Aug
8

Ask The Dentist: Should I Remove My Wisdom Teeth?

Somewhere around the age of 18-20, a third set of molars typically erupt in most people’s mouths; known as “wisdom teeth” (because presumably by then you’re just starting to accumulate a little wisdom), there’s nothing about the teeth themselves that precludes using them for the same sorts of tasks your other molars handle, e.g. chewing and grinding food. The trouble develops when those wisdom teeth grow in incorrectly, and the vast majority of them come are either impacted (unable to grow in) or only partially erupted (caught up in the gums).wisdom teeth dentist

Both impacted and partially erupted teeth anywhere in the mouth are prone to infection, which can cause uncomfortable swelling and the formation of cysts, which are small fluid-filled growths that cause pain inside the gums. In both situations surrounding teeth are in jeopardy, as these infections can spread to healthy teeth and bone tissue and cause serious health complications.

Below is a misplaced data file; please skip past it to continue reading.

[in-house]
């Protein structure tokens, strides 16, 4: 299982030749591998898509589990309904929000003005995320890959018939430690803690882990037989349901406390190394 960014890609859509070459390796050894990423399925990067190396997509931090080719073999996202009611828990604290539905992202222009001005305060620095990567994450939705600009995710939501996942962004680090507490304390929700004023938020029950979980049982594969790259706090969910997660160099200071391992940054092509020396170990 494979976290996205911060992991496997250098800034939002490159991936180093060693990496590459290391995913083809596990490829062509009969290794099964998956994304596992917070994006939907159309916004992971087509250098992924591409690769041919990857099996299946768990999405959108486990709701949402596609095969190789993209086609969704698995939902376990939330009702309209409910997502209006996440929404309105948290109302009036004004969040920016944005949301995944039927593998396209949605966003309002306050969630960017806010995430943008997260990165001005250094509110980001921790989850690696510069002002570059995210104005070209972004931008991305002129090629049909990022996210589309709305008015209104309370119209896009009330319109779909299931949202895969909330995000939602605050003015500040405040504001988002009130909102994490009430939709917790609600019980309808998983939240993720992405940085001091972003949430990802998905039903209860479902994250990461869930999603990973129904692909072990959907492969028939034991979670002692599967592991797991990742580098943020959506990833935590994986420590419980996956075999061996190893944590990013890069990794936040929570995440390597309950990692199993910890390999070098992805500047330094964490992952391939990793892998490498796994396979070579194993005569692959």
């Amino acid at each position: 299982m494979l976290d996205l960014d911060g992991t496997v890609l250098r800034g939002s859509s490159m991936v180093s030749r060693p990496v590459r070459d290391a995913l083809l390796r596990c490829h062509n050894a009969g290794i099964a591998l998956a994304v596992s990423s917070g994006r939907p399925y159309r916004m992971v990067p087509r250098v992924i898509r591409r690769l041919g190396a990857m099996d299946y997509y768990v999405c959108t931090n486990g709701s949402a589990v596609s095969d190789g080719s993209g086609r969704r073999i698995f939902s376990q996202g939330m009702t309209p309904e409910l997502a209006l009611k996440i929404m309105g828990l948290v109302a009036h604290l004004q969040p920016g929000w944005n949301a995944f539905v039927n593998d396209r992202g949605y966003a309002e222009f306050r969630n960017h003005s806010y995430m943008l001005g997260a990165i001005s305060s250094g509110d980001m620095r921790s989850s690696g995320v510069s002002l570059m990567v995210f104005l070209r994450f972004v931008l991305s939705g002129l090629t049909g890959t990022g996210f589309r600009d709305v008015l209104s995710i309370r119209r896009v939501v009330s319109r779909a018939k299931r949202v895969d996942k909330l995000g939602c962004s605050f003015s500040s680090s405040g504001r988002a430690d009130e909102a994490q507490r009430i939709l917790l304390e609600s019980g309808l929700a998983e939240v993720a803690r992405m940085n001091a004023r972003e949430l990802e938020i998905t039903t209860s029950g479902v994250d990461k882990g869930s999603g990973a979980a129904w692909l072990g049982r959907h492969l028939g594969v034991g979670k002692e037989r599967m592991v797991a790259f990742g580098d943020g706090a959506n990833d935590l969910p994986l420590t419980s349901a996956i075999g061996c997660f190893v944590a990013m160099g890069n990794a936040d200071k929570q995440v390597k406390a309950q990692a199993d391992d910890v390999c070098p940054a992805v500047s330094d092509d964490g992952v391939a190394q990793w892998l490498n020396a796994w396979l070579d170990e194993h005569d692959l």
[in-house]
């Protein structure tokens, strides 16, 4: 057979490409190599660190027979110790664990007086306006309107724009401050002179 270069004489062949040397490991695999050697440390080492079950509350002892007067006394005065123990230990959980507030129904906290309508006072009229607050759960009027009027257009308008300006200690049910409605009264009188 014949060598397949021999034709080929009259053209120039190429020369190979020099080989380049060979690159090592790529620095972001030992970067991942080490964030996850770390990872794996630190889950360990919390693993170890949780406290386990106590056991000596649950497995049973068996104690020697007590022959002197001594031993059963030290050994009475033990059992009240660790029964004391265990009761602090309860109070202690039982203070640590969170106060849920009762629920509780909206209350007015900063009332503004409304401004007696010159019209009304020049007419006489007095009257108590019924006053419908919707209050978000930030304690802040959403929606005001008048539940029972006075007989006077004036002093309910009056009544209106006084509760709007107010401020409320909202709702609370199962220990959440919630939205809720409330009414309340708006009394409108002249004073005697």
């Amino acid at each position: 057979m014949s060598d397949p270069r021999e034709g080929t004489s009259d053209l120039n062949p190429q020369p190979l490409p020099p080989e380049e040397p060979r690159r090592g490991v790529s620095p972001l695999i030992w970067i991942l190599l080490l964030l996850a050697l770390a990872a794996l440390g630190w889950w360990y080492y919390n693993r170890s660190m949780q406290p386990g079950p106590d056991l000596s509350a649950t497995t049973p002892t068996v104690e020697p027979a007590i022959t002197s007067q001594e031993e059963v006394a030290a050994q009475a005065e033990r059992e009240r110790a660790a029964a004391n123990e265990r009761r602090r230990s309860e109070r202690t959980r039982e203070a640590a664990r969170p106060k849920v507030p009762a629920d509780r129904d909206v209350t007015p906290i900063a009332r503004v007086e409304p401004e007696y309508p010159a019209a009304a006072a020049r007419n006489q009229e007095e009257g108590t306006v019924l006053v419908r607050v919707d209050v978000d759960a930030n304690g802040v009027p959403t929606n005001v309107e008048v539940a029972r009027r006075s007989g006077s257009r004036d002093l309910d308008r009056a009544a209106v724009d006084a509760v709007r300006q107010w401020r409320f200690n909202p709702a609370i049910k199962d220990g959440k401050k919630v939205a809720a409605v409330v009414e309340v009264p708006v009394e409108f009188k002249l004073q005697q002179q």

In some cases, of course, wisdom teeth come in straight and with plenty of room, and can be kept inside the mouth where they’ll become a useful part of the “tooth family”; similarly, in some cases your dentist can help slightly crooked wisdom teeth to erupt completely and in good alignment. However in the overwhelming majority of cases, wisdom teeth cause problems that simply cannot be ameliorated, and the proper course of action is an extraction.

Tooth extraction is one of the oldest and most commonly performed procedures at the dentist, and modern dental techniques and anesthetics have made the process quick, safe, and almost completely pain free. Complications after an extraction are very rare, and with proper oral hygiene and regular visits to the dentist for examinations and cleanings, life without wisdom teeth can be quite easy; for more tooth wisdom, contact our office for an appointment today!

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